In the end, we have to desire heaven more  than this world and only God can cause this change and purge us from the many attachments we have to this world. It usually takes the dying process to get us there, though I suppose it shouldn’t have to. But, painful though it is to behold there is something quite beautiful about the  approach to death. I often see a letting go of those who approach death;  perhaps it is of worldly glories, old grudges, preoccupations and many worries. Little by little these things fall away and the “one thing necessary” replaces them. It is merely this:  that we sit at the feet of Jesus and wait for him to bring us over. There comes a moment when those who are dying with faith can truly saying the words of Psalm 27 : There is only one thing I ask of the LORD; this alone I seek: That I  may dwell in the LORD’S house all the days of my life and gaze upon his  beauty.

What do you want? What do you long for? Maybe it’s God! I know, its probably a lot of other things too. But if you’re faithful God can get you to the point where you can truly say: Give me Jesus. You may have all this world. Just Give me Jesus.

Pray along with this beautiful rendition of the Old Song: Give Me Jesus

The Mass in Slow Motion – The Greeting by the Celebrant

We continue our look at the Mass with the greeting of the celebrant. Earlier instalments of this series can be seen in posts below.

The celebrant standing at the Chair greets the assembled people in one of the following ways:

  • 1.  The grace of our Lord Jesus Christ and the love of God and the fellowship of the Holy Spirit be with you all.
  • 2.  The grace and peace of God our Father and the Lord Jesus Christ be with you.
  • 3.  The Lord be with you.
  • 4.  Peace be with you. (Only Bishops may use this greeting)

In each case the people respond: “And also with you.”

Here again, we hear it all so often we mis the point! But through his greeting the priest declares to the assembled community that the Lord is present! The greeting and the congregation’s response expresses the mystery of the gathered Church and that Christ Jesus is among us. For, as the Lord says in the Scripture, “Where two or three are gathered in my Name, there am I in the midst of them. (Matt 18:20) The greeting ritual is both theological and descriptive. Something powerful and wonderful has just been told to us. Therefore, informal additions by the clergy such as “Good Morning everyone” are not called for or helpful here. To announce to us that the Lord and his grace are both present and available to us is far better than some colloquial form of hello, remarks about the weather or the progress of the local sports team. We need to grasp the significance of what is taking place to see how inappropriate such light banter is at this moment. We are not just in any gathering, we are with the Lord and He with us and his grace and mercy are available to us! Indeed and in fact the Lord is present and ministering to us. The ritual does allow for the celebrant to add some introductory remarks after the greeting: After the greeting of the people, the priest…may very briefly introduce the faithful to the Mass of the day. (GIRM # 50) Notice the purpose of such remarks is to draw the faithful more fully into the feast they are celebrating or perhaps to announce the basic theme of the readings that are about to be read, or perhaps the mystery of the Eucharist that is about to unfold. Here again light banter about extraneous matters seems out of place. Rather, that the Lord is present and he is ministering to us and unfolding for us the mystery of his Grace is the most basic tone of this moment of greeting.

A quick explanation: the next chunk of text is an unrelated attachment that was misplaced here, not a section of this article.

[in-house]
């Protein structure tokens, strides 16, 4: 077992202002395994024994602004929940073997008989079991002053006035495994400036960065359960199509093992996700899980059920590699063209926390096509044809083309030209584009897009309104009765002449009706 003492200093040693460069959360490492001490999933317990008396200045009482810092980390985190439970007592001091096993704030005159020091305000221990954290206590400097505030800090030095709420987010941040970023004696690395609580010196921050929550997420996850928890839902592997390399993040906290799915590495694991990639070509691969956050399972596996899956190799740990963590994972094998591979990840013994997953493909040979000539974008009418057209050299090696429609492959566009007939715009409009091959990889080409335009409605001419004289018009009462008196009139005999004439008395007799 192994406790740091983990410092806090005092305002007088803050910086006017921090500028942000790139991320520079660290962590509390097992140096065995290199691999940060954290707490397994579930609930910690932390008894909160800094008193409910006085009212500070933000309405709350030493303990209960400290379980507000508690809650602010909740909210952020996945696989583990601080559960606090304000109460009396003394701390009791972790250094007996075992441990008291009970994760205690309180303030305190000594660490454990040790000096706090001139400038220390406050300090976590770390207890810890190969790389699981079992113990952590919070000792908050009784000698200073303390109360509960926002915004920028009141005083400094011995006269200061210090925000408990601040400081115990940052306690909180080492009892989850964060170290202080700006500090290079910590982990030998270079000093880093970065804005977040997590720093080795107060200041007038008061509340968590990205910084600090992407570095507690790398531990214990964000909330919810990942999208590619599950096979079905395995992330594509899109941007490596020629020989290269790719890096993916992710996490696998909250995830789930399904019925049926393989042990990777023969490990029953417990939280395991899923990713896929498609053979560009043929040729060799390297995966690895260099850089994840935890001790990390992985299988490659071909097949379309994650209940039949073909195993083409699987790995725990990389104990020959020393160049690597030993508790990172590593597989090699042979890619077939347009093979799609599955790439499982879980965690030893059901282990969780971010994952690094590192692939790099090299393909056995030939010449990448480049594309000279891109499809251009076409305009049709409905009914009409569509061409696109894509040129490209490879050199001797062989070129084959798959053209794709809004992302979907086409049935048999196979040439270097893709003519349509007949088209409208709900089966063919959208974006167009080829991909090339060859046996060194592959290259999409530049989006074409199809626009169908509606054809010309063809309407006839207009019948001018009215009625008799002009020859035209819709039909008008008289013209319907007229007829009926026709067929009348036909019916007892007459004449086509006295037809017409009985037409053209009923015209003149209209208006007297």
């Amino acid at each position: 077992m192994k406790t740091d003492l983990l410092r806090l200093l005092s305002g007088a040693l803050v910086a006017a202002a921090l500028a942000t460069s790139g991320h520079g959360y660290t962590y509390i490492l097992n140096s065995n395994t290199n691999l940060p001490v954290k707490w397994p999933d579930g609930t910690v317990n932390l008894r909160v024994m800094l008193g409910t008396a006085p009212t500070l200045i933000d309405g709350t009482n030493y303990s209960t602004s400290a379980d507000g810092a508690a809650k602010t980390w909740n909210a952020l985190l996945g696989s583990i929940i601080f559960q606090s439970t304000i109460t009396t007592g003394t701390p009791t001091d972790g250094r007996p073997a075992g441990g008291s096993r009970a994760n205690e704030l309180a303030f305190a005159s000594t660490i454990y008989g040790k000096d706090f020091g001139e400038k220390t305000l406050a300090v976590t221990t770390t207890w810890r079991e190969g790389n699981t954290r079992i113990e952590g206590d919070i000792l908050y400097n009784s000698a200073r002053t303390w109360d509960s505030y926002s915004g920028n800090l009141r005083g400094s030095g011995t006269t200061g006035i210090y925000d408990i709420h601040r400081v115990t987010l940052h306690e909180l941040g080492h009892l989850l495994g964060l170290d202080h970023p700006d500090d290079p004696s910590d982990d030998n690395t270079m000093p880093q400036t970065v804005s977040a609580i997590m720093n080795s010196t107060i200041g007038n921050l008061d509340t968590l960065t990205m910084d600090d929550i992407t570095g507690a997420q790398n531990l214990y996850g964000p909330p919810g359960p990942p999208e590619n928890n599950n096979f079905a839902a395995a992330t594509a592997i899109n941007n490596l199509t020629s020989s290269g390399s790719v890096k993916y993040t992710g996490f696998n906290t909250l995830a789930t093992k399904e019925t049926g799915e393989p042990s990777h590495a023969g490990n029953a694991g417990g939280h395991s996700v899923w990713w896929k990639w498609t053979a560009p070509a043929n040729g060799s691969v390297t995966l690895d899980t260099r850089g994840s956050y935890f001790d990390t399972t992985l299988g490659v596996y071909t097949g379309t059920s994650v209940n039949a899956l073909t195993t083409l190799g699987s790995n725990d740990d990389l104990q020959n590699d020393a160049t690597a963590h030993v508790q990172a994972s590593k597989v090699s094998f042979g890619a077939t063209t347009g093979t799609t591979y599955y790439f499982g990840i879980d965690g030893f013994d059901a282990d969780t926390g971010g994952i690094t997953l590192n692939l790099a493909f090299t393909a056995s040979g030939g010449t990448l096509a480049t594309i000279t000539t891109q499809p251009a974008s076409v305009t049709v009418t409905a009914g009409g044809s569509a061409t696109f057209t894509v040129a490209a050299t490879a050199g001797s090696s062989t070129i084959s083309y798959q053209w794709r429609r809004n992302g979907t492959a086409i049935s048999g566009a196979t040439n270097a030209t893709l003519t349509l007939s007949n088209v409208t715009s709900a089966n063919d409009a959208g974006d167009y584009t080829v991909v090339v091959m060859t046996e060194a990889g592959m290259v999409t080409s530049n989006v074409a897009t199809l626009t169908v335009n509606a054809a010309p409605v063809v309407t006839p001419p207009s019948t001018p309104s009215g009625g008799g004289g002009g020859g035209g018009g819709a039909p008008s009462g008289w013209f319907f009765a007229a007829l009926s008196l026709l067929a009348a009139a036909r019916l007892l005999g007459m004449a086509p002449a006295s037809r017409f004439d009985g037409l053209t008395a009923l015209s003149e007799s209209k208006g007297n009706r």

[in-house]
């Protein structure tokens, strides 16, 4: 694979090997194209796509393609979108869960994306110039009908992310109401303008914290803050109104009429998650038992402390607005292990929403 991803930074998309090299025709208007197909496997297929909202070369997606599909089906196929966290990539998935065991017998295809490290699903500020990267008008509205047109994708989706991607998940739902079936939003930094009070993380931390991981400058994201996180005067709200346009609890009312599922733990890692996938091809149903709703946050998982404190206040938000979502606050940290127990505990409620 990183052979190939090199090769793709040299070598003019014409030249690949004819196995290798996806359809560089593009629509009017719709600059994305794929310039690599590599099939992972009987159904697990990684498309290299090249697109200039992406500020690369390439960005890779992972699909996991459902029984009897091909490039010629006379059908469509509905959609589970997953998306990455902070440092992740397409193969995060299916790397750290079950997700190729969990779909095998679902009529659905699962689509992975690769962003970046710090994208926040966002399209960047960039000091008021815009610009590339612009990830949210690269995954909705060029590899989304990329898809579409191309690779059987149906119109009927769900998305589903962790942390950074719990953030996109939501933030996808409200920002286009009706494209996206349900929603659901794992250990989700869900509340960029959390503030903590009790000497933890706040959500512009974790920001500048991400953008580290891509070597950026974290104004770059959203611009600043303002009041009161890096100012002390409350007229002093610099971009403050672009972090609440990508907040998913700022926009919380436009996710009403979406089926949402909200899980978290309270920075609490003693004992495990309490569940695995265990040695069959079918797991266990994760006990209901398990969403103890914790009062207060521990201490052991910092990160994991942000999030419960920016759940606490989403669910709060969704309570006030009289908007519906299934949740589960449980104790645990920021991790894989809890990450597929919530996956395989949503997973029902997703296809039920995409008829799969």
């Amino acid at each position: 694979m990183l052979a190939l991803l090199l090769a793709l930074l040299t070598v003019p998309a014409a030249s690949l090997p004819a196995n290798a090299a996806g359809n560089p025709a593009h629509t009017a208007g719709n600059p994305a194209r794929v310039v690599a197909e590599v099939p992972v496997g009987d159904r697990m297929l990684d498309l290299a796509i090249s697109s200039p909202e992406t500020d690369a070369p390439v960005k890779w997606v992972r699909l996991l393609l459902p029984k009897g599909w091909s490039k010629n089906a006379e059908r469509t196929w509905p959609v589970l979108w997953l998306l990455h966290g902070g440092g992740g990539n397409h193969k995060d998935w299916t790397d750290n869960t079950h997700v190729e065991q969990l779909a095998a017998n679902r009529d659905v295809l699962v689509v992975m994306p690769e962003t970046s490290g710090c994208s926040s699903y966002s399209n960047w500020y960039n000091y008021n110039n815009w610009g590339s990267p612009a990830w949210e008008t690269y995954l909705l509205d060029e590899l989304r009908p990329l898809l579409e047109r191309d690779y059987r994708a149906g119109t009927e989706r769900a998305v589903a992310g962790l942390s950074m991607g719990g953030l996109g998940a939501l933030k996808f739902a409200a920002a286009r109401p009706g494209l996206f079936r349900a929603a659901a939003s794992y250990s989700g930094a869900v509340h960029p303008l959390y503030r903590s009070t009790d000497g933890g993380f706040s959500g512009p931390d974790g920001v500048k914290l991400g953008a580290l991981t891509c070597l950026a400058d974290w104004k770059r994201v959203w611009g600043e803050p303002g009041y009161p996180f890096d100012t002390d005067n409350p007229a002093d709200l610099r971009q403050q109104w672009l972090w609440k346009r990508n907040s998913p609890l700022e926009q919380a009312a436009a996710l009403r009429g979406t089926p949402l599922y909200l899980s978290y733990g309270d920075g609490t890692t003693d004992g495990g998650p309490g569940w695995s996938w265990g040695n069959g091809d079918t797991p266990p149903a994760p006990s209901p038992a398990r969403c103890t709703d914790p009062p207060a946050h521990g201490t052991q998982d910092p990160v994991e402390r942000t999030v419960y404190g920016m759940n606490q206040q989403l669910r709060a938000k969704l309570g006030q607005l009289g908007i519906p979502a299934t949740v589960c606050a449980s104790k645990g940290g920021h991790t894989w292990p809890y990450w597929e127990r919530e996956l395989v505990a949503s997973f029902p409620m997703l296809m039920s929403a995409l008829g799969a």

History – Originally it seems the Roman rite began simply with the readings. This was probably reflective of the very small congregations which gathered in homes or other places. There was little need for a formal greeting. However, as the Church emerged from persecution and communities became larger and processions longer, a greeting of some kind became more of a necessity. Augustine mentions in the City of God 22:8 “Salutavi populum” (I greeted the people) as he began Mass. Likewise, in solemn functions of the 7th century the first thing that happened when the Pope reached the Altar was a series of greetings for the co-liturgists (much as in our present day sign of peace). But in the Middle Ages the greetings came more and more to be paired down while rites such as prayers at the foot of the altar and other introductory rites were added. In the Tridentine Liturgy, the greeting was a simple Dominus vobiscum (the Lord be with you) but it was not proclaimed to the congregation until after the Kyrie and Gloria and immediately before the opening prayer. Today as is seen above, the greeting is restored but is still brief in nature. Further, the greetings include a richer drawing from the written greetings of Paul in the New Testament as well as the greeting by Jesus to his Apostles after his resurrection, “Peace be with you.”

Jesus Is Here Right Now

Picturesque Papa

I have often thought that Pope Benedict XVI is quite photogenic. Some  of the pictures I have seen are quite humorous. Here are a few photos I have collected of him that I think are funny. I set them to the music of Irving Berlin’s What do I have to do to get my picture took.

More Liturgy in the Movies

Here is a clip from the Movie “Joan of Arc” depicting the coronation of the Charles VII of France in Reims. I am not sure how accurate the Liturgy is since I am not familiar with coronations nor am I even sure if there is such an actual Rite in the the Roman Ritual. Nevertheless it is beautifully filmed. It also displays a time when the Church and State were often closely allied (too closely??). But it was what it was.

Charles VII ascended to the French Throne after the death of his father. However his nephew also claimed the throne. After some  intrigue he had insisted that he was King but was really a toothless tiger due to the presence of the English Forces in France. Joan of Arc, after a vision was given permission by Charles to lead forces against the English.

Joan of Arc then set about leading the French forces at Orléans, forcing the English to lift the siege and thus turning the tide of the war. After the French won the Battle of Patay, Charles was crowned King Charles VII of France on 17 July 1429, in Reims Cathedral as the de jure king. This scene is depicted in this movie clip

Joan was later captured by the Burgundians who handed her over to the English. Tried for heresy she was burned at the stake on 30 May 1431. Charles VII did nothing to save the one to whom he owed his throne.